29 Dec 2008

On Casey's Call To Arms

Over at Carbon Limited, Casey Cole calls us built environment commentators to arms over the government’s zero carbon consultation, downloadable here.

This consultation is a biggie, writes Casey, and I think he’s right. So let’s big it up and let the government know what we think before the consultation closes on March 18. I intend to dip into this subject over the coming weeks, partly to do it in digestible chunks, and partly to give me a little more time to collect my thoughts about it.

Initial feelings are not positive. Government housing policy is a mess. In the past few years they have pushed three objectives, all of which look pretty flawed to me.

• Let’s build 3 million new homes by 2020.

This target looks increasingly bizarre in the light of the credit crunch. At this point in time, builders can’t sell new homes for love nor money and the justification for all this new housebuilding — which was that we are suffering from a housing shortage — now looks like yet another bellow used to fan the housing bubble.

The government clings to the hope that this slowdown is a temporary blip and that normal conditions will return in a year or two. Normal for them means house prices rising again and people clammering to get on the housing ladder once more. I’m just not sure anymore.

OK, it’s only my opinion, but I don’t think we are going to return to the status quo ante. I don’t think we’ll ever see house prices back at 2007 levels. Or at least we won’t unless the government deliberately lets inflation out of the bag and devalues money, which is something else that worries me, but not something I am going to go into any more detail about here.

I think essentially that we’ve now finished building Britain, at last for a generation. Just as our road building programme came to a halt back in the 1990s, our house (and commercial) building era is now probably over, save for a few choice infills and lots of replacements; that sort of thing. I think the big plc housebuilders are dinosaurs, relicts from the era of unsustainable growth, and that they will all be out of business within two years. And I suspect that building land prices will carry on falling back towards agricultural land prices, where they once were. Back before the days of planning permission.

So there really isn’t a lot of point worrying about whether homes built after 2016 will be zero carbon or not because we will be building so few of them that it makes sod all difference.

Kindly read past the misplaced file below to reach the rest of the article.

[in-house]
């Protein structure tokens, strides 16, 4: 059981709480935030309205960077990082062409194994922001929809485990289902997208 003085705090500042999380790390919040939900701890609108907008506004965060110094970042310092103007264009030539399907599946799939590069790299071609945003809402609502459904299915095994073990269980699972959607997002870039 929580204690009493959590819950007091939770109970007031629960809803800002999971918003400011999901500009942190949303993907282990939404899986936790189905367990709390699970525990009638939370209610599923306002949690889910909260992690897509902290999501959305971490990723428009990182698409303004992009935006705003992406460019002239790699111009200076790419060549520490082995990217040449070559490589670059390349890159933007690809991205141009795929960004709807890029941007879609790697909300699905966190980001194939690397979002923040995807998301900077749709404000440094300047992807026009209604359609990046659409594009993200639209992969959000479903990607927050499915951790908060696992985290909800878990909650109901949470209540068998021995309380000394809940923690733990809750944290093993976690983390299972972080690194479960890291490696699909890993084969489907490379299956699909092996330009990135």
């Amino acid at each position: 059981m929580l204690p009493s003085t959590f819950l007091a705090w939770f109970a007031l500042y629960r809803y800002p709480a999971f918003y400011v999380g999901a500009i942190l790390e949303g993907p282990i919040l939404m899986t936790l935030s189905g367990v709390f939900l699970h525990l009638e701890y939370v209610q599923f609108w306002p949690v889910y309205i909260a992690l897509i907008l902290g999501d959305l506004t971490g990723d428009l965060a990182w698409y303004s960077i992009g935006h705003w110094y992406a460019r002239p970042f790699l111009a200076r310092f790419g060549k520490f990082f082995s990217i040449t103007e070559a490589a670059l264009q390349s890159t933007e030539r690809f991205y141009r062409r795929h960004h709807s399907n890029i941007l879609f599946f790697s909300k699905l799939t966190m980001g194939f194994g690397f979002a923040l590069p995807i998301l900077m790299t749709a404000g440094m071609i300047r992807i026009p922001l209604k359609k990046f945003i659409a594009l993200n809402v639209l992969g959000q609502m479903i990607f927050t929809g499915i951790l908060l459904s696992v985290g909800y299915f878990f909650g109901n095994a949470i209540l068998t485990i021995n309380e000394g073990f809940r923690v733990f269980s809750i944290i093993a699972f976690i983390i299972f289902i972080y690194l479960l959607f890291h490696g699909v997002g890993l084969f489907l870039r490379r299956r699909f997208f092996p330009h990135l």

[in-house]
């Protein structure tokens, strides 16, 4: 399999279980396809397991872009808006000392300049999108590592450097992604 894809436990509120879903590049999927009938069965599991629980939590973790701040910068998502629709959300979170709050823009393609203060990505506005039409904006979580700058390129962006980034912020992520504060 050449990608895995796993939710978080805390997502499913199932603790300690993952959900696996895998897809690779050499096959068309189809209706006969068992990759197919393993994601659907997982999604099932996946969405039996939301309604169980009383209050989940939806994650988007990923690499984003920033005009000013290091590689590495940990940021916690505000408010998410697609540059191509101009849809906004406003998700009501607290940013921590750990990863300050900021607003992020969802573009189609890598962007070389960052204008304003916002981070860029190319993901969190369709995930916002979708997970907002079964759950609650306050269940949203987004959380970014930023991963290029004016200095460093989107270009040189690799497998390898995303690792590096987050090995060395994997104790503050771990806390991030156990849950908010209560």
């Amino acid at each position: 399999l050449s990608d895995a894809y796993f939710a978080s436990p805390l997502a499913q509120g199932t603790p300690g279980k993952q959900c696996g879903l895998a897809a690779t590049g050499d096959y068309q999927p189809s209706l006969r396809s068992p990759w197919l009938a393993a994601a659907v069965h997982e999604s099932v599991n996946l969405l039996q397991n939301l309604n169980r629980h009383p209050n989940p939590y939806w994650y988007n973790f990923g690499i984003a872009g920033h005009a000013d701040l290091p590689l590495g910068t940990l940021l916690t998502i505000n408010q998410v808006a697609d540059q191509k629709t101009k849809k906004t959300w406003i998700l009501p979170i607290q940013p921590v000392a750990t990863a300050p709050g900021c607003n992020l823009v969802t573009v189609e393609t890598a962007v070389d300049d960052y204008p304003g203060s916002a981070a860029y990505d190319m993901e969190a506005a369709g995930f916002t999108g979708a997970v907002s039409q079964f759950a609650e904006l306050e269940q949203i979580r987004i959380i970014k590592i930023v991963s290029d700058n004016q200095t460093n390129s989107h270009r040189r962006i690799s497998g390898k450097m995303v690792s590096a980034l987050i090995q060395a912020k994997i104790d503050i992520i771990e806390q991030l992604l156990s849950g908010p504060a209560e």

But there is no box anywhere in the consultation for people who feel like this.

• Let’s build ten eco-towns

Lord knows, I have been on the attack against this absurd idea for yonks now, and I have now grown slightly bored of the whole topic, as has everyone else, by the looks of things. The eco-town proposal is now dead in the water, the credit crunch driving the final nail right through the heart. You’d think the government would be happy to shelve the whole thing if only to spare their own blushes, but no, they cling on desperately. Eco-towns even gets a page (p21) devoted to them in the zero carbon consultation paper. Why?

• Let’s build zero carbon homes

Conceived in a blaze of publicity, back in 2006 when the Code for Sustainable Homes was published, this too has always looked to me to be an ambition with zero sense. Building super energy efficient homes is one thing; turning them all into mini-power stations quite another. You can imagine this project coming out of some think tank or other, a minister or two then thinking, “that sounds like a great idea”, the Treasury then commenting “even better, we won’t have to pay a penny towards it” and, hey presto, it’s a policy.

And, ever since, good people have been scratching their heads, wondering just how on earth they are going to implement it. This consultation document, which Casey is pointing us towards, is the summation of all this head scratching. All 111 pages of it. If it really was a good idea, it would be very simple and easy to summarise on a single page of A4, so that every builder in the land could easily grasp what it’s all about. The very fact that there is a 111-page consultation about the definition of zero carbon shows that something is wrong with this whole project.

But there is no box anywhere in the consultation for people who feel like this either.

5 Dec 2008

Green Building Guides? Or Blacklists?

All of a sudden, Green Building Guides are in the news. Specifically, the BRE’s Green Guide, which is used for Code for Sustainable Homes ratings. One the one hand, the BRE itself is reported as saying that councils, specifically Milton Keynes, are guilty of insisting that all new homes have A+ ratings, which was never the original intention of the guide. Whilst at the same time, the Good Homes Alliance is insisting that the BRE guide is deeply flawed, principally because it allows some uPVC windows to score an A rating.

What are we to make of this? Personally, I really despise the whole idea behind Green Building Materials guides. I think it’s just blacklisting by any other name. If you don’t like uPVC, then just don’t specify it, but why try to stop other people using it? If the process of manufacturing uPVC is deemed to be too damaging to the environment, then it should be dealt with by legislation, not by blacklisting, especially if that blacklist then becomes enshrined within the building regulations via such devices as the Code for Sustainable Homes. The problem here is that the whole field is just rife with subjectivity and prejudice, and however well intentioned bodies like the BRE set out to be, they will never please everyone.